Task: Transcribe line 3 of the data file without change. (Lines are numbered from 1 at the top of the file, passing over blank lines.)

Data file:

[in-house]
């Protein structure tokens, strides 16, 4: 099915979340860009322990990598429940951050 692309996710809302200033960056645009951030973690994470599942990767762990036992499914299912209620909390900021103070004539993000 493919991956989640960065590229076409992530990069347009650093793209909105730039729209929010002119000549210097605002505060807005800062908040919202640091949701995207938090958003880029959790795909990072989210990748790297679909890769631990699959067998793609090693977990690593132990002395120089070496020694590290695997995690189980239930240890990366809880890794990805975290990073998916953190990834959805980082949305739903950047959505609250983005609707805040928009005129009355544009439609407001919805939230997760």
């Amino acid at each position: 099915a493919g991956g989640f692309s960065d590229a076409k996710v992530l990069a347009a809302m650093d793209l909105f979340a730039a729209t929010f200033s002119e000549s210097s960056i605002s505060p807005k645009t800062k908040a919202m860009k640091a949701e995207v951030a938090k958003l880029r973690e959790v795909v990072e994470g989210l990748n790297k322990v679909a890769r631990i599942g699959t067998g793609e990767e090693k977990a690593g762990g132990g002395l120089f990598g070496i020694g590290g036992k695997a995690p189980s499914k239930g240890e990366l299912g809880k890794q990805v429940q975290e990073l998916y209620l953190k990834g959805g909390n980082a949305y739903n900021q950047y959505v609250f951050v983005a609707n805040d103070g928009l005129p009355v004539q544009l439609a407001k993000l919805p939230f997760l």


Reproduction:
């Amino acid at each position: 099915a493919g991956g989640f692309s960065d590229a076409k996710v992530l990069a347009a809302m650093d793209l909105f979340a730039a729209t929010f200033s002119e000549s210097s960056i605002s505060p807005k645009t800062k908040a919202m860009k640091a949701e995207v951030a938090k958003l880029r973690e959790v795909v990072e994470g989210l990748n790297k322990v679909a890769r631990i599942g699959t067998g793609e990767e090693k977990a690593g762990g132990g002395l120089f990598g070496i020694g590290g036992k695997a995690p189980s499914k239930g240890e990366l299912g809880k890794q990805v429940q975290e990073l998916y209620l953190k990834g959805g909390n980082a949305y739903n900021q950047y959505v609250f951050v983005a609707n805040d103070g928009l005129p009355v004539q544009l439609a407001k993000l919805p939230f997760l």